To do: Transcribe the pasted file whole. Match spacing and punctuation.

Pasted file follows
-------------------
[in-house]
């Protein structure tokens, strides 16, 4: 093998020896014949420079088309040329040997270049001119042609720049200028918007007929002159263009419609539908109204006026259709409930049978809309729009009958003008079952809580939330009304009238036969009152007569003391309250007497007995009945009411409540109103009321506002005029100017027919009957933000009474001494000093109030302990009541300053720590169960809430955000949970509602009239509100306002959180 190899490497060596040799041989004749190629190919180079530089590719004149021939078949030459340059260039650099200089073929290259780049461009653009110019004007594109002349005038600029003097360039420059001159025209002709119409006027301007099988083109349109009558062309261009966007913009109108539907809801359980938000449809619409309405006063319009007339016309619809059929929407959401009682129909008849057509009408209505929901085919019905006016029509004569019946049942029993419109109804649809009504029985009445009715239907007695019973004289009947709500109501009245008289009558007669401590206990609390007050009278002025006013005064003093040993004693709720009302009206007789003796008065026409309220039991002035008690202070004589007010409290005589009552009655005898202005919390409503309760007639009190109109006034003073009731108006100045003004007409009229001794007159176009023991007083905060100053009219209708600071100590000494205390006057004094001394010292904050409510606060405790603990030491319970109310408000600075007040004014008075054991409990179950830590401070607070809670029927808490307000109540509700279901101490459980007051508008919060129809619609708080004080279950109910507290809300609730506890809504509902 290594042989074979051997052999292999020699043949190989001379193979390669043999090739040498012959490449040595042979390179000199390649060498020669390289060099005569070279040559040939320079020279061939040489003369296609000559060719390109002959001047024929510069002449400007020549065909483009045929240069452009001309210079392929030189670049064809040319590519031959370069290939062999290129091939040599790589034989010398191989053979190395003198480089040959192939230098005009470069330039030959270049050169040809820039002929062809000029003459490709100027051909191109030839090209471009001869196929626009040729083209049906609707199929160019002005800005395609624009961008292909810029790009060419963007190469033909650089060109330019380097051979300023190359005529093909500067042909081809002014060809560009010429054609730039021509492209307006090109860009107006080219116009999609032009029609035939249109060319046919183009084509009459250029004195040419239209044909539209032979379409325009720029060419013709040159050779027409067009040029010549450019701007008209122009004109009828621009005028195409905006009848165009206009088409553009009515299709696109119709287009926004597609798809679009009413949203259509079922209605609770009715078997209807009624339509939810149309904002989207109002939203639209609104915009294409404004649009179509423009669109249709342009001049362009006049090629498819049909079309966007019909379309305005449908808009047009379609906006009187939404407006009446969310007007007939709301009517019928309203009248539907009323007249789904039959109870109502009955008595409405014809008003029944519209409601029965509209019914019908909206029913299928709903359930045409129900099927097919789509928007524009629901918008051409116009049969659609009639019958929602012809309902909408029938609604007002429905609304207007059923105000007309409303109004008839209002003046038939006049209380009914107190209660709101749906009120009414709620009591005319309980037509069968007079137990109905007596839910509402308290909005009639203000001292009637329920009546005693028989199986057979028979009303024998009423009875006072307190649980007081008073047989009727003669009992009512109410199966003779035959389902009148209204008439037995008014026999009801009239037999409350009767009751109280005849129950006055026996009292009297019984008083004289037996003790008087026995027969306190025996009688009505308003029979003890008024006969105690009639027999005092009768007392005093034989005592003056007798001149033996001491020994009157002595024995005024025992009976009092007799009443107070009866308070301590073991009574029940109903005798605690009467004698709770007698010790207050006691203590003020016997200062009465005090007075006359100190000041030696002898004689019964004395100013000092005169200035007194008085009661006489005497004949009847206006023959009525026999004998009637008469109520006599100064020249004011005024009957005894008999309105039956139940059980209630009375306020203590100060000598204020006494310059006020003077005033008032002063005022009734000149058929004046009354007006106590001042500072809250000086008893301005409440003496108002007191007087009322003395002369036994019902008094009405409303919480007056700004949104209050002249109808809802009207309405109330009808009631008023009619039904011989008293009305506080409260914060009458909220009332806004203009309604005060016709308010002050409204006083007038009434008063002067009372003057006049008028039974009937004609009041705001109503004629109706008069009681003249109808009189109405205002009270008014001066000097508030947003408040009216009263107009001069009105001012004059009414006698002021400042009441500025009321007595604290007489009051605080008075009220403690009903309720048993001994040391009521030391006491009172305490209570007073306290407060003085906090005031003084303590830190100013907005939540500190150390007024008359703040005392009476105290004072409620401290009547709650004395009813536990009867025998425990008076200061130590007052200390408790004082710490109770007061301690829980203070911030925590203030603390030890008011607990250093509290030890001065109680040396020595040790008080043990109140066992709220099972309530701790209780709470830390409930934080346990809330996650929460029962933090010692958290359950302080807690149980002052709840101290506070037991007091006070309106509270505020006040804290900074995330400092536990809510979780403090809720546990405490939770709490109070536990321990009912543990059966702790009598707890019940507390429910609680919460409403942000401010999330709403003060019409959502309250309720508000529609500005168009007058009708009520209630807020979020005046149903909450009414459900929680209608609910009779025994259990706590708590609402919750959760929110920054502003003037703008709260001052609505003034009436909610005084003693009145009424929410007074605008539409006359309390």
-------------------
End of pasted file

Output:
[in-house]
């Protein structure tokens, strides 16, 4: 093998020896014949420079088309040329040997270049001119042609720049200028918007007929002159263009419609539908109204006026259709409930049978809309729009009958003008079952809580939330009304009238036969009152007569003391309250007497007995009945009411409540109103009321506002005029100017027919009957933000009474001494000093109030302990009541300053720590169960809430955000949970509602009239509100306002959180 190899490497060596040799041989004749190629190919180079530089590719004149021939078949030459340059260039650099200089073929290259780049461009653009110019004007594109002349005038600029003097360039420059001159025209002709119409006027301007099988083109349109009558062309261009966007913009109108539907809801359980938000449809619409309405006063319009007339016309619809059929929407959401009682129909008849057509009408209505929901085919019905006016029509004569019946049942029993419109109804649809009504029985009445009715239907007695019973004289009947709500109501009245008289009558007669401590206990609390007050009278002025006013005064003093040993004693709720009302009206007789003796008065026409309220039991002035008690202070004589007010409290005589009552009655005898202005919390409503309760007639009190109109006034003073009731108006100045003004007409009229001794007159176009023991007083905060100053009219209708600071100590000494205390006057004094001394010292904050409510606060405790603990030491319970109310408000600075007040004014008075054991409990179950830590401070607070809670029927808490307000109540509700279901101490459980007051508008919060129809619609708080004080279950109910507290809300609730506890809504509902 290594042989074979051997052999292999020699043949190989001379193979390669043999090739040498012959490449040595042979390179000199390649060498020669390289060099005569070279040559040939320079020279061939040489003369296609000559060719390109002959001047024929510069002449400007020549065909483009045929240069452009001309210079392929030189670049064809040319590519031959370069290939062999290129091939040599790589034989010398191989053979190395003198480089040959192939230098005009470069330039030959270049050169040809820039002929062809000029003459490709100027051909191109030839090209471009001869196929626009040729083209049906609707199929160019002005800005395609624009961008292909810029790009060419963007190469033909650089060109330019380097051979300023190359005529093909500067042909081809002014060809560009010429054609730039021509492209307006090109860009107006080219116009999609032009029609035939249109060319046919183009084509009459250029004195040419239209044909539209032979379409325009720029060419013709040159050779027409067009040029010549450019701007008209122009004109009828621009005028195409905006009848165009206009088409553009009515299709696109119709287009926004597609798809679009009413949203259509079922209605609770009715078997209807009624339509939810149309904002989207109002939203639209609104915009294409404004649009179509423009669109249709342009001049362009006049090629498819049909079309966007019909379309305005449908808009047009379609906006009187939404407006009446969310007007007939709301009517019928309203009248539907009323007249789904039959109870109502009955008595409405014809008003029944519209409601029965509209019914019908909206029913299928709903359930045409129900099927097919789509928007524009629901918008051409116009049969659609009639019958929602012809309902909408029938609604007002429905609304207007059923105000007309409303109004008839209002003046038939006049209380009914107190209660709101749906009120009414709620009591005319309980037509069968007079137990109905007596839910509402308290909005009639203000001292009637329920009546005693028989199986057979028979009303024998009423009875006072307190649980007081008073047989009727003669009992009512109410199966003779035959389902009148209204008439037995008014026999009801009239037999409350009767009751109280005849129950006055026996009292009297019984008083004289037996003790008087026995027969306190025996009688009505308003029979003890008024006969105690009639027999005092009768007392005093034989005592003056007798001149033996001491020994009157002595024995005024025992009976009092007799009443107070009866308070301590073991009574029940109903005798605690009467004698709770007698010790207050006691203590003020016997200062009465005090007075006359100190000041030696002898004689019964004395100013000092005169200035007194008085009661006489005497004949009847206006023959009525026999004998009637008469109520006599100064020249004011005024009957005894008999309105039956139940059980209630009375306020203590100060000598204020006494310059006020003077005033008032002063005022009734000149058929004046009354007006106590001042500072809250000086008893301005409440003496108002007191007087009322003395002369036994019902008094009405409303919480007056700004949104209050002249109808809802009207309405109330009808009631008023009619039904011989008293009305506080409260914060009458909220009332806004203009309604005060016709308010002050409204006083007038009434008063002067009372003057006049008028039974009937004609009041705001109503004629109706008069009681003249109808009189109405205002009270008014001066000097508030947003408040009216009263107009001069009105001012004059009414006698002021400042009441500025009321007595604290007489009051605080008075009220403690009903309720048993001994040391009521030391006491009172305490209570007073306290407060003085906090005031003084303590830190100013907005939540500190150390007024008359703040005392009476105290004072409620401290009547709650004395009813536990009867025998425990008076200061130590007052200390408790004082710490109770007061301690829980203070911030925590203030603390030890008011607990250093509290030890001065109680040396020595040790008080043990109140066992709220099972309530701790209780709470830390409930934080346990809330996650929460029962933090010692958290359950302080807690149980002052709840101290506070037991007091006070309106509270505020006040804290900074995330400092536990809510979780403090809720546990405490939770709490109070536990321990009912543990059966702790009598707890019940507390429910609680919460409403942000401010999330709403003060019409959502309250309720508000529609500005168009007058009708009520209630807020979020005046149903909450009414459900929680209608609910009779025994259990706590708590609402919750959760929110920054502003003037703008709260001052609505003034009436909610005084003693009145009424929410007074605008539409006359309390």